Integrated Modeling of Groundwater and Surface Water Interactions in a Manmade Wetland


A manmade pilot wetland in south Florida, the Everglades Nutrient Removal (ENR) project, was modeled with a physics-based integrated approach using WASH123D (Yeh et al. 2006). Storm water is routed into the treatment wetland for phosphorus removal by plant and sediment uptake. It overlies a highly permeable surficial groundwater aquifer. Strong surface water and groundwater interactions are a key component of the hydrologic processes. The site has extensive field measurement and monitoring tools that provide point scale and distributed data on surface water levels, groundwater levels, and the physical range of hydraulic parameters and hydrologic fluxes. Previous hydrologic and hydrodynamic modeling studies have treated seepage losses empirically by some simple regression equations and, only surface water flows are modeled in detail. Several years of operational data are available and were used in model historical matching and validation. The validity of a diffusion wave approximation for two-dimensional overland flow (in the region with very flat topography) was also tested. The uniqueness of this modeling study is notable for (1) the point scale and distributed comparison of model results with observed data; (2) model parameters based on available field test data; and (3) water flows in the study area include two-dimensional overland flow, hydraulic structures/levees, three-dimensional subsurface flow and one-dimensional canal flow and their interactions. This study demonstrates the need and the utility of a physics-based modeling approach for strong surface water and groundwater interactions.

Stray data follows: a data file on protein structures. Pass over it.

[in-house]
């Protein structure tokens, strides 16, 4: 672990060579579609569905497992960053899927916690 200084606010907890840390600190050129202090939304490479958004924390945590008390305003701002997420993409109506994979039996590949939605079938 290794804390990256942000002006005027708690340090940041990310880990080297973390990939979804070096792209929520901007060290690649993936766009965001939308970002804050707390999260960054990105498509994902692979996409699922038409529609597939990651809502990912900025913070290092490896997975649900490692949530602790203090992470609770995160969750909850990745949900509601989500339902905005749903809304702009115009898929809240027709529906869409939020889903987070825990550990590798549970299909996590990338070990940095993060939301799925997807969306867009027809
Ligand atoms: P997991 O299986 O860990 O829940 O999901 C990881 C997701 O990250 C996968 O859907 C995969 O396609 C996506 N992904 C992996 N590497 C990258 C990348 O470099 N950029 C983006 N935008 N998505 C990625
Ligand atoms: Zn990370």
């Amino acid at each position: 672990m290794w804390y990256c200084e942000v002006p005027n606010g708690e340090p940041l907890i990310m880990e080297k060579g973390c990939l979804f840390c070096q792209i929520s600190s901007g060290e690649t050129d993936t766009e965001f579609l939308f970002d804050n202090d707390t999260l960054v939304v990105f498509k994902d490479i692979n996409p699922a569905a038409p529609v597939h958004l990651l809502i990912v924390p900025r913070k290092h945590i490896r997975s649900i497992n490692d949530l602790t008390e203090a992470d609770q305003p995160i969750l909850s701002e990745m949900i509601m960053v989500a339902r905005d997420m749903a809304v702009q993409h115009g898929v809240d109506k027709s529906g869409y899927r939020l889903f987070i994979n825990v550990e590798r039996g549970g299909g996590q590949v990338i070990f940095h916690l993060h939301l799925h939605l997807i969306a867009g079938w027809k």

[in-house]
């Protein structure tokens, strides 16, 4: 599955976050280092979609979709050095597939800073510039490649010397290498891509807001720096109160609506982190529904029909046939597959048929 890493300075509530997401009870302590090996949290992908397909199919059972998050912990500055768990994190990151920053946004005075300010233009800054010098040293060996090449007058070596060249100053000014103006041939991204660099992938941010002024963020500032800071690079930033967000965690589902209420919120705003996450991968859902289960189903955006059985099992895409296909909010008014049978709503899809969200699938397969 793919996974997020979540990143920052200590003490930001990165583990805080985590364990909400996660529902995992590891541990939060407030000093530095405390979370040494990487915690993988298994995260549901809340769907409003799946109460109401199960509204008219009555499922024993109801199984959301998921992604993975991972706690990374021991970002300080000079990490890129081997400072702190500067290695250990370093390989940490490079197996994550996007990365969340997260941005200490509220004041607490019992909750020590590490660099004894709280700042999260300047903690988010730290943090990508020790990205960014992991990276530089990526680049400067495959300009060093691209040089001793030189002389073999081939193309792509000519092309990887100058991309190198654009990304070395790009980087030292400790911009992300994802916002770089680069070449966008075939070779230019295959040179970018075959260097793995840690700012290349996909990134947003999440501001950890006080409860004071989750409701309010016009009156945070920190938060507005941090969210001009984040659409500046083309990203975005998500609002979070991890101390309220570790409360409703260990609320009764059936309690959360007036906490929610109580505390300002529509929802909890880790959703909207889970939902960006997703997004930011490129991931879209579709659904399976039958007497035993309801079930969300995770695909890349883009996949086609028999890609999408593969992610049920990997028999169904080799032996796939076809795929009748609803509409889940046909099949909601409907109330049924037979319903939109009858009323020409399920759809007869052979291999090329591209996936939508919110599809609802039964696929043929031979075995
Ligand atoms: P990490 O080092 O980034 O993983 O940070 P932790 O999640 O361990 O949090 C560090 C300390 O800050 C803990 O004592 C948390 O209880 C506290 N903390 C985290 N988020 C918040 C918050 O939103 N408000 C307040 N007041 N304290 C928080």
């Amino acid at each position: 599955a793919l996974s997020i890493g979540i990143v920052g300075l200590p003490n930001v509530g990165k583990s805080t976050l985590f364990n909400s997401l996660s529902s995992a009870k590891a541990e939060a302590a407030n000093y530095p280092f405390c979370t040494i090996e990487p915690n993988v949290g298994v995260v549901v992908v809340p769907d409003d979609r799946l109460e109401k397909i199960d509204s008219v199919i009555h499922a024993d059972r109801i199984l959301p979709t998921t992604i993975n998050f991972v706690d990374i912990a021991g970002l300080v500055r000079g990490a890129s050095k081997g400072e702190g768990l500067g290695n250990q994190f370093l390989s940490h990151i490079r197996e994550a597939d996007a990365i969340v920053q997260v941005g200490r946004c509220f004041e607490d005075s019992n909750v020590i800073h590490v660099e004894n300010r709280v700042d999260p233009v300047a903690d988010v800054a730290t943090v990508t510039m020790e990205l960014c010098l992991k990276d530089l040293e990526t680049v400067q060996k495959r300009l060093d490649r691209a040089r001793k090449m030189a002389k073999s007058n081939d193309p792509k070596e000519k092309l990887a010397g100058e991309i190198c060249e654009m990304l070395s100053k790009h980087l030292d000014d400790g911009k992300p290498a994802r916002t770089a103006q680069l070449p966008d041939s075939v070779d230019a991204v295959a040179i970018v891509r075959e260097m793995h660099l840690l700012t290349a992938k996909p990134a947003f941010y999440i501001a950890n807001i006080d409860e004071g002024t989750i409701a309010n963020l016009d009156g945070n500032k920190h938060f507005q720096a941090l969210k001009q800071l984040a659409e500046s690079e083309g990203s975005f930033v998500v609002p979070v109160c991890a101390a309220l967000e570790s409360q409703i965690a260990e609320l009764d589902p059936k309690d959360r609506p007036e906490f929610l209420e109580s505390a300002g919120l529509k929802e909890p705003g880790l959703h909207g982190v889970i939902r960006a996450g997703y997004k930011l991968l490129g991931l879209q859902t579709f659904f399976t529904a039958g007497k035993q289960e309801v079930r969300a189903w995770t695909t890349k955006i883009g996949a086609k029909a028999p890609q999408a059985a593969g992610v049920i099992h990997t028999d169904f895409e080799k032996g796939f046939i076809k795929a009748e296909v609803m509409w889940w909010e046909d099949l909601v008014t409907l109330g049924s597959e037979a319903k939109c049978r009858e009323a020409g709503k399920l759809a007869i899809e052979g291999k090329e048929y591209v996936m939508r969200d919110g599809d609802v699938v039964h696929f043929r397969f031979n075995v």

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Published by The Chinese Geoscience Union